This then sets the stage for another wave of migration. Other humans come to the (mostly) depopulated continent. They are builders of towns and cities and they gradually push the more barbaric tribals out of the good land, either shifting them north or pushing them into the high mountains.   They have some limited interaction with the survivors of the previous empire, but mostly they just established their small cities and towns. These are pragmatic types, explorers and colonists, people eager to build a place for themselves. They, however, are not ready when the barbarians push back, in an organized attack. The builders would form nations, developed around the geology I developed earlier, coalescing to unite against the barbarian threats, but each nation might not work with one another, leaving them unable to resolve the conflict.

This conflict between the two societies, the builders and the barbarians, sets the stage for uniting the builders against the common threat, while instilling in the barbarians a sense of grudges and unsettled disputes. The barbarians, especially if they are forced into the frigid north, have to live in harsh conditions. Since they were brought in by the old empire, they probably value themselves, as a culture, as warriors. Given the harsh conditions, they probably would lose much of their history, reverting to oral traditions and legends, perhaps even coming to venerate the general who brought them here to fight. Their hard lives will make them more pragmatic about what costs they’ll pay for survival, perhaps even coming to view the survival of the tribe or clan over individual lives and even developing a caste structure, in which warriors who go out and secure new sources of labor and food would be more valuable than those who produce that labor and food. They would be split, culturally, between those who moved north and those who lingered in the mountains and forests of the southern continent. The ones in the south would be even more desperate, being able to see the builders cities, farms and towns flourish while they barely scrape by in the mountains. These southern barbarians would be driven to even more savage acts, angry at how they’ve lost what they see as their legacy from the old empire.

This sets the stage for me to develop all three cultures in a conflict that, in turn, sets the stage of history. The mountain barbarians are savage, vicious people, driven by hardship to turn to allies and masters which most people would find unthinkable. The barbarians of the north would develop a raider culture, one which idolizes their warriors. This leads to the builder civilization focusing on their defenses and dehumanizing the two barbarian cultures, as well as being rather bitter over the previous empire which set the ground for this before. The three cultures would be in a sort of stasis, locked in battles where at one time or another, one side gains the upper hand, but the more numerous civilized groups can’t compete with the savagery and violence of the barbarians, nor can they stay united long enough to get through to the mountain strongholds and northern camps of their enemies to conquer and civilize them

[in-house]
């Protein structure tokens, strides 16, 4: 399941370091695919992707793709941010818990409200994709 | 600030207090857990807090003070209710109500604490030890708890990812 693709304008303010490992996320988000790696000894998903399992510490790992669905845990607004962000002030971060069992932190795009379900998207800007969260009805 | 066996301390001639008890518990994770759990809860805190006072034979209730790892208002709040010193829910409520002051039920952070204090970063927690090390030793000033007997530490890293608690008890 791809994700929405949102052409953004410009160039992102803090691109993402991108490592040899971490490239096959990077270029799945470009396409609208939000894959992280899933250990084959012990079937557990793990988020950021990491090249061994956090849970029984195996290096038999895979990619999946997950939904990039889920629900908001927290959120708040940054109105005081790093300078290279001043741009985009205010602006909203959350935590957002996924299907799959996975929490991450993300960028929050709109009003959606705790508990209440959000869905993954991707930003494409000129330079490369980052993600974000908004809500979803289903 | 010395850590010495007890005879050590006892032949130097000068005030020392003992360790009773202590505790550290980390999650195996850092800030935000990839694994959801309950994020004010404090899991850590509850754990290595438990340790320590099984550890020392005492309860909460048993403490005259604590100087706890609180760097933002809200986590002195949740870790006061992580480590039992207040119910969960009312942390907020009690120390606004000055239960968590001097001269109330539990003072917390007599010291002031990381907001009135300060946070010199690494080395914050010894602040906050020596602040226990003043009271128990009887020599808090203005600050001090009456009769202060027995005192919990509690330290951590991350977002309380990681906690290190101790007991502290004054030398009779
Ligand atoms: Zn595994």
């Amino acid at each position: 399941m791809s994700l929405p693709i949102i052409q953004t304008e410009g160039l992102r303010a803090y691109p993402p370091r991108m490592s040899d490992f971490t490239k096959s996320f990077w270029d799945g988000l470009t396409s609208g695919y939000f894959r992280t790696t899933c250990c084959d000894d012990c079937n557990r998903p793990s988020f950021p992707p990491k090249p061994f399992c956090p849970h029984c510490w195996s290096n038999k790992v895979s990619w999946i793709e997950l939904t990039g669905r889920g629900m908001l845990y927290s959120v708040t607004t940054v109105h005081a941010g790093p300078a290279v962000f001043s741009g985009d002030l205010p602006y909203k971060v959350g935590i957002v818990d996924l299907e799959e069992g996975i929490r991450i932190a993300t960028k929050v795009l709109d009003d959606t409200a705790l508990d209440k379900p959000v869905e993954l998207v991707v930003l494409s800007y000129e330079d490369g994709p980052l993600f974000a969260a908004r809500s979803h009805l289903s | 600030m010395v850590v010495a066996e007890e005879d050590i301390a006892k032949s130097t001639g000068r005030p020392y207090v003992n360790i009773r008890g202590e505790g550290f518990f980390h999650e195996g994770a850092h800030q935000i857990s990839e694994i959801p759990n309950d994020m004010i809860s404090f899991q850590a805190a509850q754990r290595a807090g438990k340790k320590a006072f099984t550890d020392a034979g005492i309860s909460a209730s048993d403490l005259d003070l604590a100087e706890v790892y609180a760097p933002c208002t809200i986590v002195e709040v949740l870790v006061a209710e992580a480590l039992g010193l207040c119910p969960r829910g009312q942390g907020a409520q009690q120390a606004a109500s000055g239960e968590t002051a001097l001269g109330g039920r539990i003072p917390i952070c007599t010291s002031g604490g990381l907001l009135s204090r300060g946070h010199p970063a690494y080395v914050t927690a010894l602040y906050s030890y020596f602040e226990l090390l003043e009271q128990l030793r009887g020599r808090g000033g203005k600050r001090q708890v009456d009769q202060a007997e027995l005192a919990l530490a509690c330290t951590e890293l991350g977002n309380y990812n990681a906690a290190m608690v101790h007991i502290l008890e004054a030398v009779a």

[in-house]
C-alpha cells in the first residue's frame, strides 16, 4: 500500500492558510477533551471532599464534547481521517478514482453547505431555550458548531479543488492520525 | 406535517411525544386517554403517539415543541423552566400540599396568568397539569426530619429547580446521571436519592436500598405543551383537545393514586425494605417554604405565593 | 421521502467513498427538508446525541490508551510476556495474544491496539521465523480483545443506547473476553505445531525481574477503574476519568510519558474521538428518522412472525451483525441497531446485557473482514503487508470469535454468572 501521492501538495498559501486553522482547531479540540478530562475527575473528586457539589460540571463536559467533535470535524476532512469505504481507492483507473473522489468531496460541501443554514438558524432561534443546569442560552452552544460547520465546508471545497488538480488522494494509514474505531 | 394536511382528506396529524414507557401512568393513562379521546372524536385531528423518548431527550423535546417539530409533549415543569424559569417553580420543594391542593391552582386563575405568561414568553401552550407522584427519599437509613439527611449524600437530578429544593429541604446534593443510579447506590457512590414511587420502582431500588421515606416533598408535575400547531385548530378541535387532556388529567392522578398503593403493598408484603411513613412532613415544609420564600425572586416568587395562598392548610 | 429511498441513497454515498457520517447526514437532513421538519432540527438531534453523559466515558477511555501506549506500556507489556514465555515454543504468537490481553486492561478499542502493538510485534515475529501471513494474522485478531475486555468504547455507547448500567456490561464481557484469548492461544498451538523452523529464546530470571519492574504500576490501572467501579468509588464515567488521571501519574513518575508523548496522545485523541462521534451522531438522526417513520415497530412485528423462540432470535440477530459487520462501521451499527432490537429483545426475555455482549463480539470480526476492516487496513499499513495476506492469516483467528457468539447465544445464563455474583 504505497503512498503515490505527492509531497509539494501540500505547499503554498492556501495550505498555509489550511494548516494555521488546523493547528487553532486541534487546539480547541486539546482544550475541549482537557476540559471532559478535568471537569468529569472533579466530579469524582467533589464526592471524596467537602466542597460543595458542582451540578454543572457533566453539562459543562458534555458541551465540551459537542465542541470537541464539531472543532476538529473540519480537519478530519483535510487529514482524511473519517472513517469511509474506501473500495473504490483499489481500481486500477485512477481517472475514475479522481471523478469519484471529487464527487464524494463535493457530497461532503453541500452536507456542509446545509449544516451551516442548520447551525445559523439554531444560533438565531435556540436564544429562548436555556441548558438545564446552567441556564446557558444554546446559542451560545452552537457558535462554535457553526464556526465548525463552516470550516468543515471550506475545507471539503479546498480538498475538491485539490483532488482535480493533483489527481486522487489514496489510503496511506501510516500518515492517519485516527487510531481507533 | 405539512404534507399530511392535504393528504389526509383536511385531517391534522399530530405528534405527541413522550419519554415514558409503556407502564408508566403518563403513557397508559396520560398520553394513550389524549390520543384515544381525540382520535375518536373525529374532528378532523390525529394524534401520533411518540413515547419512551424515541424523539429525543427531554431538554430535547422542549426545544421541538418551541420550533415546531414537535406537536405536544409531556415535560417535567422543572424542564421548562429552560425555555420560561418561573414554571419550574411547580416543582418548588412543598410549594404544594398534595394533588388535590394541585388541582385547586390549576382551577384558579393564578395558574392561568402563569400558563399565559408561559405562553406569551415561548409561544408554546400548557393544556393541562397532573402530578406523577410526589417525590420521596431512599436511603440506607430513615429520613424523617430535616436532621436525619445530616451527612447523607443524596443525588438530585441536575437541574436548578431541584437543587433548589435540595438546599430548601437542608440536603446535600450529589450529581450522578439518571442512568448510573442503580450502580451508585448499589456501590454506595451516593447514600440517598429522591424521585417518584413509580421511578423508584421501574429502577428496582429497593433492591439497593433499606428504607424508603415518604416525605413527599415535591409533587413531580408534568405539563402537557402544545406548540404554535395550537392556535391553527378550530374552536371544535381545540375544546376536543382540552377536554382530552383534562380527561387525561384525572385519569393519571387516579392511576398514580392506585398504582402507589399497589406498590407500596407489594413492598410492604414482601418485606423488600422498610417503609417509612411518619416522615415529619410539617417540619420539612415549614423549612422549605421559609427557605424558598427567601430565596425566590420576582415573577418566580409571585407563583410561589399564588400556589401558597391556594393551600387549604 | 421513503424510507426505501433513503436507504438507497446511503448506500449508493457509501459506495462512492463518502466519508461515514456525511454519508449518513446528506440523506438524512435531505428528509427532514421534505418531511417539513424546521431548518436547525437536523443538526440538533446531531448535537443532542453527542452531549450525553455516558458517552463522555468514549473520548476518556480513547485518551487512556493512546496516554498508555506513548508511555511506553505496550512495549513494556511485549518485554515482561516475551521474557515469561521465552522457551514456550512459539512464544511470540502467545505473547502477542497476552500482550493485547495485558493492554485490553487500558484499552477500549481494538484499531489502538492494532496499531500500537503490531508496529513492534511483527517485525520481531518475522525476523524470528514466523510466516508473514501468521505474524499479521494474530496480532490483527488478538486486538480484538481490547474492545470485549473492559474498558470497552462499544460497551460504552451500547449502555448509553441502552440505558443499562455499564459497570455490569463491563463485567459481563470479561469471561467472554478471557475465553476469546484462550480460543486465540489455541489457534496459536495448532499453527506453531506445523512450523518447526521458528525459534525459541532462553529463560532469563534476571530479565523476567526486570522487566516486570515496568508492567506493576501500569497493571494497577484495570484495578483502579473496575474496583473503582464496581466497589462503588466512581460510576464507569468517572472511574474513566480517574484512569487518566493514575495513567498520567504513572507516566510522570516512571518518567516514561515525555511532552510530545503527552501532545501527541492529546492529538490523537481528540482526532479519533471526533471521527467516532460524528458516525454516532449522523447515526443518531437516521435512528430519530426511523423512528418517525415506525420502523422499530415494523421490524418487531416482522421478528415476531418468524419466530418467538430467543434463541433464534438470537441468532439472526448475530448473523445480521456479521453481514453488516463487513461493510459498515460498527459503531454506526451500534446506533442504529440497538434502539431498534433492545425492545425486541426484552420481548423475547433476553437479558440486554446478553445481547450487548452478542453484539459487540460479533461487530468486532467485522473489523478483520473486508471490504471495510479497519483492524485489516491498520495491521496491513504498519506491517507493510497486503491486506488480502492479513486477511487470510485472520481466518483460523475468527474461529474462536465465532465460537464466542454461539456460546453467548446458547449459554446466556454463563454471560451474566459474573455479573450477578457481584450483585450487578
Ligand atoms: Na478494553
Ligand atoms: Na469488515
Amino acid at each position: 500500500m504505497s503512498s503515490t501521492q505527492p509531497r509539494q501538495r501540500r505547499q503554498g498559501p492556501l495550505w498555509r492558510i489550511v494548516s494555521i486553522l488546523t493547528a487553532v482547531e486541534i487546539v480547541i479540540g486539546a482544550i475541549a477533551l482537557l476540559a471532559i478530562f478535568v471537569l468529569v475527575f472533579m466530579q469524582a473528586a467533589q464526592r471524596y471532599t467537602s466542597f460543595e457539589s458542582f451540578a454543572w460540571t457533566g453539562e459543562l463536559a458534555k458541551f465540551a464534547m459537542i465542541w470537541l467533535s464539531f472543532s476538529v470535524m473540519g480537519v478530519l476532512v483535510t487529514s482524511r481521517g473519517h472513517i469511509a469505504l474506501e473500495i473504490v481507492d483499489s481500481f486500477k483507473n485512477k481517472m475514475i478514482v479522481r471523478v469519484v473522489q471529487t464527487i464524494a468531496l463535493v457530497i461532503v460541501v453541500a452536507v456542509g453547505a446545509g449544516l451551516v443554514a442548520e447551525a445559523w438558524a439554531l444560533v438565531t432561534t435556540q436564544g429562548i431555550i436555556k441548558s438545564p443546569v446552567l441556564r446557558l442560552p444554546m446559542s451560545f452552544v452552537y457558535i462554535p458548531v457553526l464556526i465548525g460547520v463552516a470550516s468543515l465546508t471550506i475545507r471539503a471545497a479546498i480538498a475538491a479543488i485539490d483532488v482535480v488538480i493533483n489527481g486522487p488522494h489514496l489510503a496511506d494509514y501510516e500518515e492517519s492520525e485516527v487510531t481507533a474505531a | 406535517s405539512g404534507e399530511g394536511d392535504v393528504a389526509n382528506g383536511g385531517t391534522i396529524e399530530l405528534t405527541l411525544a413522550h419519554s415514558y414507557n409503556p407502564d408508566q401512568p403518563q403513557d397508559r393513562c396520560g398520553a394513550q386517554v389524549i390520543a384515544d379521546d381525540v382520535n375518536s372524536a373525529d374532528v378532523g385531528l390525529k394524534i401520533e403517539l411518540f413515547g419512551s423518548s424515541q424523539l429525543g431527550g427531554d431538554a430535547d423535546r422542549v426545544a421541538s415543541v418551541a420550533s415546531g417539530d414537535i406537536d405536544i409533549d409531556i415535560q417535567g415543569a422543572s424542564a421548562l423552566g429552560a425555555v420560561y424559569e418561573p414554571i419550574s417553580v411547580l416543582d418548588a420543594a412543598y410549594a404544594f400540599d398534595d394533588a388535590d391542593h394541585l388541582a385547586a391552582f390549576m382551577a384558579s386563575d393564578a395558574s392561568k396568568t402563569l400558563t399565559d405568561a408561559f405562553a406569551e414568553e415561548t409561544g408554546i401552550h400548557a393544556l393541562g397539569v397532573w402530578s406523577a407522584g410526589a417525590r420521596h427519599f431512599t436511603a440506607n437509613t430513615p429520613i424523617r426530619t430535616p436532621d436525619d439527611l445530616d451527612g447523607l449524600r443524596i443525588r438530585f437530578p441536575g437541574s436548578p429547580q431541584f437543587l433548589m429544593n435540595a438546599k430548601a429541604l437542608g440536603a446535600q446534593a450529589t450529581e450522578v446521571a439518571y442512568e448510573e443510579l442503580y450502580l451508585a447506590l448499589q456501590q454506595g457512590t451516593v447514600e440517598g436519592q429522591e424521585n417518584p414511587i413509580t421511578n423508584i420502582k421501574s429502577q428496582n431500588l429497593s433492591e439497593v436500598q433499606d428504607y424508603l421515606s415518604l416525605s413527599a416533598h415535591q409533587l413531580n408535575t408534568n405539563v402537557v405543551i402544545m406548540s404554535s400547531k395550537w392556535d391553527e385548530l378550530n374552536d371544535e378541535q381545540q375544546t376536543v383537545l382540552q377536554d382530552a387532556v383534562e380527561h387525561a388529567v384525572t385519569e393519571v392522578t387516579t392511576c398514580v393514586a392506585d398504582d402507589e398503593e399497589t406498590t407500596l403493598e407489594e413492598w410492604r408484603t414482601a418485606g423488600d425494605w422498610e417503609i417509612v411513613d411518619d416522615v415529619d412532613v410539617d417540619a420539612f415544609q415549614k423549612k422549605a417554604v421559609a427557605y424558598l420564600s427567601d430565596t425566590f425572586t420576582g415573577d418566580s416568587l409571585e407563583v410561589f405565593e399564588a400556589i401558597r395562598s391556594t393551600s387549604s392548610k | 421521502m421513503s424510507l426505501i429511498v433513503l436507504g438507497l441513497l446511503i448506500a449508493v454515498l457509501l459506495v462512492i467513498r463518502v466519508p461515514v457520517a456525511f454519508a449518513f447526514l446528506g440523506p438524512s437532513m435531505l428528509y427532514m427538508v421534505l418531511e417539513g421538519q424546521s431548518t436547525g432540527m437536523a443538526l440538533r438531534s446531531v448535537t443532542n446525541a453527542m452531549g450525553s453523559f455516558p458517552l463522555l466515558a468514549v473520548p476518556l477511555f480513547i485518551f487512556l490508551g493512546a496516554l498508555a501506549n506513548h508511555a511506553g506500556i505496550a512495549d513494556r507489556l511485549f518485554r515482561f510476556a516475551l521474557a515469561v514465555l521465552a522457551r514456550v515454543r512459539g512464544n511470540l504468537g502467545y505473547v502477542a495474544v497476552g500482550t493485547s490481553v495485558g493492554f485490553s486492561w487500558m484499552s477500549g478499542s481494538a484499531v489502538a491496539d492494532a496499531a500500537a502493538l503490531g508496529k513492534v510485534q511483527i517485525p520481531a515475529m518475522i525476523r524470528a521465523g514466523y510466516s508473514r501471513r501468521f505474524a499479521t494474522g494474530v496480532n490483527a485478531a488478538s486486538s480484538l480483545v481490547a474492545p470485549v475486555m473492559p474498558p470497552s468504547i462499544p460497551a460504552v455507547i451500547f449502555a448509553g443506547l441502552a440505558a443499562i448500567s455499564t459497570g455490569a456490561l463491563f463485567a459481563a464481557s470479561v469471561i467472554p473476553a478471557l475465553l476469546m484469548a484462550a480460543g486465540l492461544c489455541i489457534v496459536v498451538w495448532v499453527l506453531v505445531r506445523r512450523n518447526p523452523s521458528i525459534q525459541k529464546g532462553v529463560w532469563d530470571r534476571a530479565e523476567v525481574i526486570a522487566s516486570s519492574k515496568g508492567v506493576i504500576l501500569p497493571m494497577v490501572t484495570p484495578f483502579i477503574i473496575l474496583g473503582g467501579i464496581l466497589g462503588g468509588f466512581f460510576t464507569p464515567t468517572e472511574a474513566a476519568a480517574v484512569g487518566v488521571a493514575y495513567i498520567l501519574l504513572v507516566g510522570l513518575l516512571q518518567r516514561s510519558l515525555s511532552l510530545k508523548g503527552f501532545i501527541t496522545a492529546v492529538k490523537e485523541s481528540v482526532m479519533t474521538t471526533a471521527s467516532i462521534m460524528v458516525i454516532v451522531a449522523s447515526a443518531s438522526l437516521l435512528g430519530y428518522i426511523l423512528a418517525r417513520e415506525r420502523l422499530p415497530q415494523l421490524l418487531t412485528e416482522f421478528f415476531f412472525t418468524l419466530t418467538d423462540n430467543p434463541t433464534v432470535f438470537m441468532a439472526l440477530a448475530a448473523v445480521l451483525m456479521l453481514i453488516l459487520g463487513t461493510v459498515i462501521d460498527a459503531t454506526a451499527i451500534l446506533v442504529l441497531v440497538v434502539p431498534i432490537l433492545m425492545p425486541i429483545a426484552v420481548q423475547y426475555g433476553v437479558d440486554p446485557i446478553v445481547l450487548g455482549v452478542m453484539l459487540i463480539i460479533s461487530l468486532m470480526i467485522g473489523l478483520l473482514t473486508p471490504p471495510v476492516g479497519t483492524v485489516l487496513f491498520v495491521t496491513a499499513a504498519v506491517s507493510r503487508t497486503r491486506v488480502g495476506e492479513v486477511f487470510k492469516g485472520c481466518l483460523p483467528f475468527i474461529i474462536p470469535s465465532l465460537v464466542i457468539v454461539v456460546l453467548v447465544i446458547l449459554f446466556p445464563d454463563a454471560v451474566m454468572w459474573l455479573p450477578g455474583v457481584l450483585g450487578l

Yet, at the same time, it’s missing something. I want these various cultures at odds with one another, but the mountain barbarians are at a severe disadvantage. They’re very likely to be worn down over time, their best fighters dying and their population declining and going extinct. While they might ally with the northern barbarians, they wouldn’t have communication. Also, they need some source of magical might to combat the civilized lands, to overwhelm their defenses. In short, there must be someone helping them. But why? Well, what about an ancient kingdom, in the south, who came over with the first wave. They bowed out of the ancient empire and remained independent. They follow their own gods, beings of evil and depravity. A wicked and ancient society, with an insatiable desire for slave labor and sacrifice. They’d view the mountain tribes as sources for both, and would likely facilitate a thriving slave for weapons trade, encouraging the mountain tribes and giving them aide against the newer peoples. This culture will have a dread approach to various forms of magic, using it as a method to reward and exalt their elite while their masses live in abject poverty, in fear that their wretched lives will end as sacrifice should the lines of slaves grow short.

I’ve now developed a system which would be relatively stable, allowing for conflict and a historical background that could maintain a history. Into this, I can then begin building a more recent history, with names and events that modern people in the setting will know.   In my next post I’ll talk about setting the stage for modern times.